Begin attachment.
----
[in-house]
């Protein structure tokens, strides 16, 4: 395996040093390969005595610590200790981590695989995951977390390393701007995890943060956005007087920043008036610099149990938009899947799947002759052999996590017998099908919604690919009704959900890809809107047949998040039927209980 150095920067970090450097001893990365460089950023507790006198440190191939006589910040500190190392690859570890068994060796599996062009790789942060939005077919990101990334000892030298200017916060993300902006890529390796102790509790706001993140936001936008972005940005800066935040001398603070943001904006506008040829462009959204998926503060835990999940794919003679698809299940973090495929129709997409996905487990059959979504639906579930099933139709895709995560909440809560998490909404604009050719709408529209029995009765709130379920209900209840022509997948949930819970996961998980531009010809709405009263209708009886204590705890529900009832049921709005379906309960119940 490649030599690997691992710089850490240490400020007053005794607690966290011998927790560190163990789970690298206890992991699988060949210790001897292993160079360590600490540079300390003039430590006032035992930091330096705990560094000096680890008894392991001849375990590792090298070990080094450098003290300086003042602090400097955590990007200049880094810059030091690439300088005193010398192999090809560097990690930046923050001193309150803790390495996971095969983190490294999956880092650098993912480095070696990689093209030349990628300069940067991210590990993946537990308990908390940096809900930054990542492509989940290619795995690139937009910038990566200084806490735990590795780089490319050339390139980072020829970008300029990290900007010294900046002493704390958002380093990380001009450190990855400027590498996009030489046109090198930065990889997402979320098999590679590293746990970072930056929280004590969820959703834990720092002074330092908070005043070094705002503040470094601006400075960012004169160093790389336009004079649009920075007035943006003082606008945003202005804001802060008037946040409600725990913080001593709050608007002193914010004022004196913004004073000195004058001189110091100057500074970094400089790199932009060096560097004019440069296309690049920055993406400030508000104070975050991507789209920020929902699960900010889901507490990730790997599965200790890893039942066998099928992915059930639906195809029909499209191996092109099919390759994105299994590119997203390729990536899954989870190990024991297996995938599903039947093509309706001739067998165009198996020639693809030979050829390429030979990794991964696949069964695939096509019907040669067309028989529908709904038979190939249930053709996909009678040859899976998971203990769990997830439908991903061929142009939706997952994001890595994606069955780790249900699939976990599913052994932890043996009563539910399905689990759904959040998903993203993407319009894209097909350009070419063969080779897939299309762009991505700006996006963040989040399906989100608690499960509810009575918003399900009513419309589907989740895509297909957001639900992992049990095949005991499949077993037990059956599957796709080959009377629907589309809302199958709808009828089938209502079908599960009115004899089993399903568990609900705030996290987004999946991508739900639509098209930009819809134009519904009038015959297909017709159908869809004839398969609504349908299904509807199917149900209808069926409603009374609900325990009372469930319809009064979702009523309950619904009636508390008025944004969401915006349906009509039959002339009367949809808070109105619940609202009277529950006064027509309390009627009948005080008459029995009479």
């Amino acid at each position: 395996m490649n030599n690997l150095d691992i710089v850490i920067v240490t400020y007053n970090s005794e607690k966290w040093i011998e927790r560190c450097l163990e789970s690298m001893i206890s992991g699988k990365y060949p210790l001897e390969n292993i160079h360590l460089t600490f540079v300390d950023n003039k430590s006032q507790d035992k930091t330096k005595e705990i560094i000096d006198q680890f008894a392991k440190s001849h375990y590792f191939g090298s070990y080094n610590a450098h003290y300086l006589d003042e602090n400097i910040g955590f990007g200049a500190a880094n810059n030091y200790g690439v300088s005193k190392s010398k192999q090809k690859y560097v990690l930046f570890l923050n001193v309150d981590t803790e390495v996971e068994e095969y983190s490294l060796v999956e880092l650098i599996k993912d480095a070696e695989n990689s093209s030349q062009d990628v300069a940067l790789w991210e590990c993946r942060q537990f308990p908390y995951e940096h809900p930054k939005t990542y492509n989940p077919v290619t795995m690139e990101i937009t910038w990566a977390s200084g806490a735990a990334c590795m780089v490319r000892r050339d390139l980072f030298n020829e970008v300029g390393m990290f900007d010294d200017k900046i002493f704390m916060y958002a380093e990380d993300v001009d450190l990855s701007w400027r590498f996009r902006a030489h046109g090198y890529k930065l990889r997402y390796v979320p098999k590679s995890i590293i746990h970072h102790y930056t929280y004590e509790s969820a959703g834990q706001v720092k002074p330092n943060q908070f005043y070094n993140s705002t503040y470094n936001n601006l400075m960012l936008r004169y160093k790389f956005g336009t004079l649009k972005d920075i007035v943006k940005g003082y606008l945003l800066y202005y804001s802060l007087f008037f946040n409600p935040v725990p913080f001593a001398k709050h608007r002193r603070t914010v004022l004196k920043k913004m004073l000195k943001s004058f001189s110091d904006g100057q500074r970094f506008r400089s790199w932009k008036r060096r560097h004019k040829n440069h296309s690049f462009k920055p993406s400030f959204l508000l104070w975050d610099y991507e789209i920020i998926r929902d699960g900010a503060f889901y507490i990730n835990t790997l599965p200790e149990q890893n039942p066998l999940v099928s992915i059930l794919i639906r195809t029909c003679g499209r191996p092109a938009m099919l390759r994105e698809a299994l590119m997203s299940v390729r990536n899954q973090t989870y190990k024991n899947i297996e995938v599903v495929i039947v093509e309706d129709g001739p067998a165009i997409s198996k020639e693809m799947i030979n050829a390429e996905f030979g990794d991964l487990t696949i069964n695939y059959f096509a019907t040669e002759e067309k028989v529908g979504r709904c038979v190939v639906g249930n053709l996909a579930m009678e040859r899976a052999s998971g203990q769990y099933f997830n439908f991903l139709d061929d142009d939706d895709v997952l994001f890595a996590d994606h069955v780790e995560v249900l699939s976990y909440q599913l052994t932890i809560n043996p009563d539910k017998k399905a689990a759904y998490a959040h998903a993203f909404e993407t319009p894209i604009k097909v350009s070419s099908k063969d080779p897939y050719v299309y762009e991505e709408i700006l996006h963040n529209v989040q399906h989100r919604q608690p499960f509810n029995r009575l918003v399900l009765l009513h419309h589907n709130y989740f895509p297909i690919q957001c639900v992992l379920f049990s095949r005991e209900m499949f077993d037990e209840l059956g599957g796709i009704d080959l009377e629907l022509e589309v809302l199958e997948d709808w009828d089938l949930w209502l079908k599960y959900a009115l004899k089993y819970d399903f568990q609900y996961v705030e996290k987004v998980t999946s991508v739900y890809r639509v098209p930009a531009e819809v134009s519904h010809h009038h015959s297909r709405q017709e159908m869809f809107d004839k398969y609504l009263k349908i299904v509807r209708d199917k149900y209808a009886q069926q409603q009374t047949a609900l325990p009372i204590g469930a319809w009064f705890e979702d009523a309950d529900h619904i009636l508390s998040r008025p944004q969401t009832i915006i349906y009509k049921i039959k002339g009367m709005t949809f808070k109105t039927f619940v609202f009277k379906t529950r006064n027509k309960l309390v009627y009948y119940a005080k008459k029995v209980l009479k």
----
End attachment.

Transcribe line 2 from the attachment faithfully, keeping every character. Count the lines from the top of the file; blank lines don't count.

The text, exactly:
């Protein structure tokens, strides 16, 4: 395996040093390969005595610590200790981590695989995951977390390393701007995890943060956005007087920043008036610099149990938009899947799947002759052999996590017998099908919604690919009704959900890809809107047949998040039927209980 150095920067970090450097001893990365460089950023507790006198440190191939006589910040500190190392690859570890068994060796599996062009790789942060939005077919990101990334000892030298200017916060993300902006890529390796102790509790706001993140936001936008972005940005800066935040001398603070943001904006506008040829462009959204998926503060835990999940794919003679698809299940973090495929129709997409996905487990059959979504639906579930099933139709895709995560909440809560998490909404604009050719709408529209029995009765709130379920209900209840022509997948949930819970996961998980531009010809709405009263209708009886204590705890529900009832049921709005379906309960119940 490649030599690997691992710089850490240490400020007053005794607690966290011998927790560190163990789970690298206890992991699988060949210790001897292993160079360590600490540079300390003039430590006032035992930091330096705990560094000096680890008894392991001849375990590792090298070990080094450098003290300086003042602090400097955590990007200049880094810059030091690439300088005193010398192999090809560097990690930046923050001193309150803790390495996971095969983190490294999956880092650098993912480095070696990689093209030349990628300069940067991210590990993946537990308990908390940096809900930054990542492509989940290619795995690139937009910038990566200084806490735990590795780089490319050339390139980072020829970008300029990290900007010294900046002493704390958002380093990380001009450190990855400027590498996009030489046109090198930065990889997402979320098999590679590293746990970072930056929280004590969820959703834990720092002074330092908070005043070094705002503040470094601006400075960012004169160093790389336009004079649009920075007035943006003082606008945003202005804001802060008037946040409600725990913080001593709050608007002193914010004022004196913004004073000195004058001189110091100057500074970094400089790199932009060096560097004019440069296309690049920055993406400030508000104070975050991507789209920020929902699960900010889901507490990730790997599965200790890893039942066998099928992915059930639906195809029909499209191996092109099919390759994105299994590119997203390729990536899954989870190990024991297996995938599903039947093509309706001739067998165009198996020639693809030979050829390429030979990794991964696949069964695939096509019907040669067309028989529908709904038979190939249930053709996909009678040859899976998971203990769990997830439908991903061929142009939706997952994001890595994606069955780790249900699939976990599913052994932890043996009563539910399905689990759904959040998903993203993407319009894209097909350009070419063969080779897939299309762009991505700006996006963040989040399906989100608690499960509810009575918003399900009513419309589907989740895509297909957001639900992992049990095949005991499949077993037990059956599957796709080959009377629907589309809302199958709808009828089938209502079908599960009115004899089993399903568990609900705030996290987004999946991508739900639509098209930009819809134009519904009038015959297909017709159908869809004839398969609504349908299904509807199917149900209808069926409603009374609900325990009372469930319809009064979702009523309950619904009636508390008025944004969401915006349906009509039959002339009367949809808070109105619940609202009277529950006064027509309390009627009948005080008459029995009479």